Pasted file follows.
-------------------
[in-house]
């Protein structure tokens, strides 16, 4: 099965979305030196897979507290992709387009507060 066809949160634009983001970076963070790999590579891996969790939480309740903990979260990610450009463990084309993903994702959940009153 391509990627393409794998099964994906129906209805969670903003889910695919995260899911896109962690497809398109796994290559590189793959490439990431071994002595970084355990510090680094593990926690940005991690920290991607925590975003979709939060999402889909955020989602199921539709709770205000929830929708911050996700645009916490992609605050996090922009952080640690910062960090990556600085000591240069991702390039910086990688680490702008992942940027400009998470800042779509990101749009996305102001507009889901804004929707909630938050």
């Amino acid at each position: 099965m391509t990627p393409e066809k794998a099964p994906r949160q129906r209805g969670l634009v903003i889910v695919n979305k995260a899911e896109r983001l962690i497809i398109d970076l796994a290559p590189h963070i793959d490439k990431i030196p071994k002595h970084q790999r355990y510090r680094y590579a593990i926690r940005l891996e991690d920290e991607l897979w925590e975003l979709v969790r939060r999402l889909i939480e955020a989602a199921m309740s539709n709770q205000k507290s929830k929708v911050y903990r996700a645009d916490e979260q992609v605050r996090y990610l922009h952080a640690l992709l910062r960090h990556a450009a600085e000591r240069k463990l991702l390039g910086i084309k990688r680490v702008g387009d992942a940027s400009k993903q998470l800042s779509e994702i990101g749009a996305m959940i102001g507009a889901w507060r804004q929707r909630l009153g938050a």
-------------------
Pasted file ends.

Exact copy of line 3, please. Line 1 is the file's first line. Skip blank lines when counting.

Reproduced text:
């Amino acid at each position: 099965m391509t990627p393409e066809k794998a099964p994906r949160q129906r209805g969670l634009v903003i889910v695919n979305k995260a899911e896109r983001l962690i497809i398109d970076l796994a290559p590189h963070i793959d490439k990431i030196p071994k002595h970084q790999r355990y510090r680094y590579a593990i926690r940005l891996e991690d920290e991607l897979w925590e975003l979709v969790r939060r999402l889909i939480e955020a989602a199921m309740s539709n709770q205000k507290s929830k929708v911050y903990r996700a645009d916490e979260q992609v605050r996090y990610l922009h952080a640690l992709l910062r960090h990556a450009a600085e000591r240069k463990l991702l390039g910086i084309k990688r680490v702008g387009d992942a940027s400009k993903q998470l800042s779509e994702i990101g749009a996305m959940i102001g507009a889901w507060r804004q929707r909630l009153g938050a």